I spent yesterday with my young siblings in-law, R, W, and M. It was the first time I had spent quality time with 6-year-old R (who changed her name from “Anna” a few years back), and she is much more articulate and opinionated than last I saw her. She has a good control of a pencil for her age, but lacks confidence. On the wall is a drawing of two giraffes, and it is a very good cartoon, giving the animals a bit of life. I sat with her at the table, and we played drawing games. She filled up an A4 page with stars and love hearts, and then she asked what else she could include. I suggested some planets, and she told me only two planets have rings around them, and that she had to draw each planet “under” the stars. We talked about how each star was a sun, like our sun, and actually planets went round them in big oval loops, but she found this a bit startling or confusing. R has very firm opinions – for example she felt only two planets had rings about them. She was not happy with how she draws stars, so I taught her the “trick” of drawing them from two interposed triangles. She seemed happy with that.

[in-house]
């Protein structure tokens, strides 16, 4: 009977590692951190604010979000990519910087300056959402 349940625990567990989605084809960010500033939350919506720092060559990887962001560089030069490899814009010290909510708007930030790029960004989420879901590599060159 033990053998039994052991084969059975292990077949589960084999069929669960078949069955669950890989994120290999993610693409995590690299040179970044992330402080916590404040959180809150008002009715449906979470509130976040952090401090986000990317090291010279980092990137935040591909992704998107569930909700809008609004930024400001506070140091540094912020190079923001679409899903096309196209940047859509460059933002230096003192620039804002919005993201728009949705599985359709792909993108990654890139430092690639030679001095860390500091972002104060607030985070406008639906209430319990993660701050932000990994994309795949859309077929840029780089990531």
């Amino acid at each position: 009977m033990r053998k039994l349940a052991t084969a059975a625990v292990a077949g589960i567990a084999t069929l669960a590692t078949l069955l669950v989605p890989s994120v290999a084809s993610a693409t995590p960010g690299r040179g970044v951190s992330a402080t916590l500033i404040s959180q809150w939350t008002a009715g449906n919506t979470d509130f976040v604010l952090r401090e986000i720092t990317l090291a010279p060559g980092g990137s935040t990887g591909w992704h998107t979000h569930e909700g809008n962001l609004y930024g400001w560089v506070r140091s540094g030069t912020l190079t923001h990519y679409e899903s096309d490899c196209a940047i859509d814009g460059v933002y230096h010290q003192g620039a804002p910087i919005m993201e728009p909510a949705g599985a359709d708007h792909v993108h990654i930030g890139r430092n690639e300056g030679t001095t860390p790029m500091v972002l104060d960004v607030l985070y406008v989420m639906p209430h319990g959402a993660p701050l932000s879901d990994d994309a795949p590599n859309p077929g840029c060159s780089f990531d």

I think it would be nice, both for them and for me, to take on the kids, maybe some of their friends, for painting lessons. I had some very good painting lessons as a kid from a Hawaiian woman who worked as a substitute art teacher in Thames. We all sat in a circle, used Resene test pots of acrylic, and painted objects placed in the centre of the room, all with different exercises – fun ones – like painting solely with cardboard. At any rate, there is something in the earnest attitude of kids to drawing and learning that I must not surrender in my own attitudes toward art.